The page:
44. Publicly release a letter from a soldier or someone with poignant thoughts.
45. Report on a public project and offer insight to the problem.
46. Protest an activity or issue.
47. The sponsorship of a community event.
48. How to apply for internships in your company.
49. How to apply for scholarships offered by your company.
50. Open house where people can tour your plant, office etc.
51. Create an award to honor individuals in the community.
52. The appearance in front of a public entity, i.e. testimony before the US Senate.
53. Host a public debate.
54. Announce a fact finding trip and then report your findings.
55. Host a celebrity event and tie in your company.
Once you get the release written now what? How do you put it in the hands of the media? How can a company or individual know if it can handle media relations themselves or if it needs to hire a public relations firm, an independent publicist or a full fledged marketing firm? If you aren't completely certain after debating the pros and cons, ask these questions:
* Are we getting all the PR we deserve?
* Is our competition getting more than their fair share of media coverage?
* Would media coverage bring more business to the firm?
* Do we have a PR strategy for continuous year round media coverage?
* Is our in-house “PR person or department” overburdened with “in-house” work like the company newsletter?
First of all, let's define a PR firm. Some people interchange a PR firm with a marketing firm, or marketing agency, or even an ad agency. Basically a public relations firm handles media relations and is the interface between a company and the news media.
A public relations firm or publicist will “pitch” the media on a story idea involving a company, invention or author. A good pitch about a story that would interest the people who read, watch or listen to a particular media outlet gets coverage.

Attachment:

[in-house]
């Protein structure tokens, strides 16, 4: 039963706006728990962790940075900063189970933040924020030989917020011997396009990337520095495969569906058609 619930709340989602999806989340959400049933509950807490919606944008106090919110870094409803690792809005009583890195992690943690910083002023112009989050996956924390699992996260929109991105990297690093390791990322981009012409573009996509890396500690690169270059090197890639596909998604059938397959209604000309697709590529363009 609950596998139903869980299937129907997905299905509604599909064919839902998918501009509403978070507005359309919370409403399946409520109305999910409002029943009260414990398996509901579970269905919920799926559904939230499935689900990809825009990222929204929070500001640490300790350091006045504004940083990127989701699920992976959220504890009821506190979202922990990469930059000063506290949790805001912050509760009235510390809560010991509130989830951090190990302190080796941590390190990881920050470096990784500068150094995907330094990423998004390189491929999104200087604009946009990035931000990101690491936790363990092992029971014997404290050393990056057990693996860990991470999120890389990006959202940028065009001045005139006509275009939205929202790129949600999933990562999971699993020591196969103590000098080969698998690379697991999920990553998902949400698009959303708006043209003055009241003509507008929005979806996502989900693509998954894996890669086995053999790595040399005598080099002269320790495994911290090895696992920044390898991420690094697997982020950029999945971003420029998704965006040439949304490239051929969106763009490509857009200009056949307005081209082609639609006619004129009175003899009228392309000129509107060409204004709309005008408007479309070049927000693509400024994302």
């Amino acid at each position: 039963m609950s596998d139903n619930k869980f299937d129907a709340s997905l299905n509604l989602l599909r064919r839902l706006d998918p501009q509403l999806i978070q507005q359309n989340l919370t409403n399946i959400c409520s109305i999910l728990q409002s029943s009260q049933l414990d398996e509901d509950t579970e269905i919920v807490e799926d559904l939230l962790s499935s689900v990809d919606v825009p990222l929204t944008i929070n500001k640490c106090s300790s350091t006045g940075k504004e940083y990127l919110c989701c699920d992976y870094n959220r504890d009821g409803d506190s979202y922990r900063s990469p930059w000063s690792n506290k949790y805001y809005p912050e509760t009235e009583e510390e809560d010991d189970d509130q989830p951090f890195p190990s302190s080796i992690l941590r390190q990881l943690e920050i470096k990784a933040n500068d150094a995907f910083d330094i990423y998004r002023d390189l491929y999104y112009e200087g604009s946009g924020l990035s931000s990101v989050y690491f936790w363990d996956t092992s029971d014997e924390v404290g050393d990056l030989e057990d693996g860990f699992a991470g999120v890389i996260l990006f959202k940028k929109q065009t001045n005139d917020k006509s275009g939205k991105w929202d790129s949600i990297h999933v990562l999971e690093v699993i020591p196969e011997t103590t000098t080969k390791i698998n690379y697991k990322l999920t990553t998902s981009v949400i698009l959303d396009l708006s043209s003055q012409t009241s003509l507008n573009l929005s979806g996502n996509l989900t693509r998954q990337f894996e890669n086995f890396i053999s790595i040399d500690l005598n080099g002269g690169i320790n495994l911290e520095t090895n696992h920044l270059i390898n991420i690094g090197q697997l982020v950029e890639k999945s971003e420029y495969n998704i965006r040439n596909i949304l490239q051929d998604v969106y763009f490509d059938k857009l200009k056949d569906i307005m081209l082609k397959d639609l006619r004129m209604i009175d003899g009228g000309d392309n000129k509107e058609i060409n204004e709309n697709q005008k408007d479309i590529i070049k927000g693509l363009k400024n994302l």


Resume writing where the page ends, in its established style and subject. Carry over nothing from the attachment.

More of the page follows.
Many larger companies rely on in-house staff trained in public relations or marketing while others hire PR consultants or publicists to handle their PR campaigns.
Joe Nicassio, author of Guerrilla PR Brand Manager, says whether a company should conduct its public relations, marketing or advertising campaigns internally or externally should be determined by these factors"
Do you NEED solid, consistent media exposure week after week, or are you satisfied with "occasional" exposure?
Do you have the internal staff and expertise to commit the internal resources to your public relations, marketing, advertising efforts?
If you have the internal staff, and they understand Guerrilla PR principles, then there may be no reason to hire an outside agency. Paradoxically, the busier you get, the easier it is to parlay, or "set aside" consistent, important PR activities. Don't get caught in that trap!
"Public Relations is a craft that requires PASSION," says Nicassio. "You may need PR, and you may even have the people to conduct your public relations, marketing, advertising campaigns but that's not enough. To be truly effective, your PR campaigns must be conducted with PASSIONATE CONSISTENCY."